Depending upon his state in life, the priorities of the deacon are generally considered to be: family, career and ministry, in that order.
Family First and foremost, the deacon is a member of a family whether married or single. His commitment to family is to be considered in every choice of ministry assignment, service to the diaconal community and participation in the ordinary calling within that community. Every effort should be made to allow the deacon to fulfill the duties of his ministry and of his service to the deacon community in light of his family situation.
Career The deacon has the responsibility to provide support for himself and for those to whom he is responsible. His work status has a priority over his ministerial responsibilities. Every effort should be made by the deacon to be available for his diaconal duties and participation within the deacon community without jeopardizing his status to provide for his family. In considering the priorities of family and career, when these priorities become such that the deacon’s ministry cannot be fulfilled, consideration should be given for a leave of absence. If, during any interview, it appears that the deacon cannot fulfill his diaconal commitments, the personnel board may conduct a follow-up interview and suggest a leave of absence.
Ministry All deacons are expected to make themselves available for service on the various councils, commissions, boards and committees of the Archdiocese of Baltimore. Within reason, when the deacon is away for an extended period of time(vacation, sickness, etc) he should be able to be contacted by the parish/agency to which he is assigned. Normally,such special contact should be limited to special/emergency needs of the parish/agency. Each deacon will initiate a Ministry Agreement with the supervisor of the parish/agency to which he is assigned. This document should be in concert with the Archbishop’s assignment providing mutual benefit by clearly stating the expectations of both parties concerning specific responsibilities, the collegial structure of the ministry, and hours of service. The deacon will schedule a review of his Ministry Agreement with his supervisor annually. Either the deacon or his supervisor may request a review of the Ministry Agreement at any time during the year. In the event that the supervisor is changed during the year, the Ministry Agreement is reviewed. A sample Ministry Agreement is included in Appendix C.
The customary attire for a deacon is secular clothing. Clerical attire is not ordinary dress for a deacon. The use of clerical attire is normally limited to the special circumstances of certain ministries (i.e., prison, hospital work, etc) where some evidence of clerical association is suggested/required by the institution or deemed to be appropriate or of benefit by the deacon’s supervisor. As ordained clergy and public ministers in the Church, the deacon is expected to dress appropriately for all Archdiocesan and parish/agency functions. When exercising a liturgical role or function, deacons would wear the appropriate liturgical vesture of alb, stole, and in some cases, dalmatic.
Deacons who receive remuneration by reason of the secular livelihood that they exercise or have exercised are to take care of their own and their family’s needs from the income derived from this source and, ordinarily, should not receive a salary from their diaconal assignment.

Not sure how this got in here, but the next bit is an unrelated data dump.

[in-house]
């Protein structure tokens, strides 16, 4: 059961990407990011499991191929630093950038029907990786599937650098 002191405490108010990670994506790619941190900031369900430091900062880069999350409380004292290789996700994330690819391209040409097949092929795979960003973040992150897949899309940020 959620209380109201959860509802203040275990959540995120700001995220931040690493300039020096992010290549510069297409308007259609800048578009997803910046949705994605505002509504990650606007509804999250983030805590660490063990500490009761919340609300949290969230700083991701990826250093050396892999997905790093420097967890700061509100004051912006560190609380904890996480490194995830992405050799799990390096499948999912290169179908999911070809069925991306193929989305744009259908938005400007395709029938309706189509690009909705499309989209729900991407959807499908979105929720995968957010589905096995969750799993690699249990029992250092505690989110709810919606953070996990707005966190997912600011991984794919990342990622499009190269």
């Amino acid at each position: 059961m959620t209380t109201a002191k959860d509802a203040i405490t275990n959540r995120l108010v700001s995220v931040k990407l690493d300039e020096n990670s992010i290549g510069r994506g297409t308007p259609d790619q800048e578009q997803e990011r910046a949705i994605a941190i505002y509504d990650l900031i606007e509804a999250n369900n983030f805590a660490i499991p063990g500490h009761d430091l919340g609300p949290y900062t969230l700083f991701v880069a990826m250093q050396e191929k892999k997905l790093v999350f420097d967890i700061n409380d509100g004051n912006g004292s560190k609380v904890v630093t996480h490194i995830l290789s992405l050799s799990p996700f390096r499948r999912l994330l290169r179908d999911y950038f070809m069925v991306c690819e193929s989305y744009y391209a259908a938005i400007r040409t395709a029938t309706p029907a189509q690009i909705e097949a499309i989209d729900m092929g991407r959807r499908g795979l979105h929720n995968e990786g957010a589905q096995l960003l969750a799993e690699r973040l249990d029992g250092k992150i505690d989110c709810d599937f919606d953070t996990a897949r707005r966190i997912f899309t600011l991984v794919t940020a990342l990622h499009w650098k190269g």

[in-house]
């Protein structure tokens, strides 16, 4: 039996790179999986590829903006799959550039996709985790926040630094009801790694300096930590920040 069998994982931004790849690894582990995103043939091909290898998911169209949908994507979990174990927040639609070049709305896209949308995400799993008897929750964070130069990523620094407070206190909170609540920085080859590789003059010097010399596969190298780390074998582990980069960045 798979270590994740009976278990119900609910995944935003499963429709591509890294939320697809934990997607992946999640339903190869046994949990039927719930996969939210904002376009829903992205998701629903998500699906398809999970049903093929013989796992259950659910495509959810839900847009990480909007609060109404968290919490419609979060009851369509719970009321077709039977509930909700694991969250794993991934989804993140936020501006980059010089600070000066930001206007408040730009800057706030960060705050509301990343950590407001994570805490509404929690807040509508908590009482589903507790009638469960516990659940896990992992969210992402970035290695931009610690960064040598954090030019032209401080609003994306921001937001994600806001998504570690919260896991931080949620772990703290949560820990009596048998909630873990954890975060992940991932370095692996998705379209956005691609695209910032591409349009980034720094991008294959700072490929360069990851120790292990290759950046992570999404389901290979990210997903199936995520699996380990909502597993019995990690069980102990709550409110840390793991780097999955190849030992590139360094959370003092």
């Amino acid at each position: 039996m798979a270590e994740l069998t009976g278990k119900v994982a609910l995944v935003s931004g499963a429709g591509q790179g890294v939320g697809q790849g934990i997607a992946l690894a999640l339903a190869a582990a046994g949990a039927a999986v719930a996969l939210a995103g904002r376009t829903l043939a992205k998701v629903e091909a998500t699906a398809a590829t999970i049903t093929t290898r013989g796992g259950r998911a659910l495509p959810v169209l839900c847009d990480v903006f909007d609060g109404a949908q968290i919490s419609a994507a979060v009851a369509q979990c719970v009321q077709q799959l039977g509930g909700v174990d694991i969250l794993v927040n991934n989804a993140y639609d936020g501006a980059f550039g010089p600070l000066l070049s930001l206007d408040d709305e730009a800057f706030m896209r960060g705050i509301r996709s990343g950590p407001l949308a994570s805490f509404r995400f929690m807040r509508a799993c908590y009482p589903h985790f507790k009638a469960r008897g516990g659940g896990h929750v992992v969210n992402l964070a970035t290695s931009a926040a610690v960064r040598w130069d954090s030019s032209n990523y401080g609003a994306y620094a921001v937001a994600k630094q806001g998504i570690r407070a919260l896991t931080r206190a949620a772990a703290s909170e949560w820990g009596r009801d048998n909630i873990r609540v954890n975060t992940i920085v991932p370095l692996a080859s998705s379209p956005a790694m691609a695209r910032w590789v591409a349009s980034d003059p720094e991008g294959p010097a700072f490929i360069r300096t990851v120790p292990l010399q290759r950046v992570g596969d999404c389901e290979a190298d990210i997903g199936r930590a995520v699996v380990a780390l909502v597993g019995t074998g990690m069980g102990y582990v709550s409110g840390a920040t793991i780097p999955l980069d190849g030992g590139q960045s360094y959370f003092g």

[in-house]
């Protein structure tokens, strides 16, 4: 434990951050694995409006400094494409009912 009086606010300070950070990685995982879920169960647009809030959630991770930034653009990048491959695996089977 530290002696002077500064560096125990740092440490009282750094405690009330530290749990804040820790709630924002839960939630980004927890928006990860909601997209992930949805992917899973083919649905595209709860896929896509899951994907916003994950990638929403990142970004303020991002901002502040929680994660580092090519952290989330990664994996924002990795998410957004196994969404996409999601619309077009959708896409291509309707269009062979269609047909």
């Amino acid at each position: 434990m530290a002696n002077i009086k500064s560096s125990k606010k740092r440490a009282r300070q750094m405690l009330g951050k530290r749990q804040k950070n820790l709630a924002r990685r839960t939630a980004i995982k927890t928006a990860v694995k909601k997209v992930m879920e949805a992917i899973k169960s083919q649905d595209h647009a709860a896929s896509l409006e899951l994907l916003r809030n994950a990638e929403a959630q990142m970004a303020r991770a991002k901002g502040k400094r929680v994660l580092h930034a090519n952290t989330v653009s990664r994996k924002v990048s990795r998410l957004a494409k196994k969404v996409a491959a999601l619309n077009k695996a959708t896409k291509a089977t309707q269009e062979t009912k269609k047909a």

Deacons who devote themselves completely to the ecclesiastical ministry deserve a remuneration by which they can provide for their own support and that of their families. When deacons are employed in full-time positions in Archdiocesan agencies (e.g. Central Services, Catholic Charities, parishes) they are to be compensated according to the policies for lay employees. Their salary is determined according to the appropriate lay scale and their benefit package parallels that of lay employees.
Expenses incurred by deacons in the exercise of their ministry should be recompensed by the agency, institution, parish, or diocese for which the ministry is undertaken. (Funding to support the deacon’s ongoing formation is addressed in section 6.3).
Voluntary offerings given in relation to liturgical service are normally to be rendered to the parish/agency.
While the Code of Canon Law permits deacons to hold political office, a deacon should consult with the Ordinary before seeking or accepting such an office. [Canon 285.3] 3.5 Forms of Address
The customary form of address for permanent deacons is “Deacon N” or “Mr. N”.
In addition to scheduled vacations,time away from diaconal ministry is provided as necessary (i.e., temporary change of job location, special assignments, special personal or family needs, etc). All absences from the ministry site shall be taken after consultation with the supervisor. If absences extend beyond a month, the Division of the Clergy Personnel must be notified.
Every deacon of the Archdiocese must file a funeral instruction in accordance with the “Deacon Funeral Guidelines & Instruction Form” (See Appendix D). Any changes or adjustments in the deacon’s funeral instructions may be made at any time by notifying the Clergy Personnel Office.
Before initiating any civil, criminal or ecclesiastical action that involves individuals, juridical persons, civil corporations, and the patrimony of the Archdiocese of Baltimore or the Church in general, either on his own behalf or on behalf of anyone for whom he is an agent, the deacon must consult and advise the Chancellor of the Archdiocese.
Deacons are expected to participate fully if called upon to serve on Jury Duty. The deacon must inform appropriate civic officials of his status as a cleric.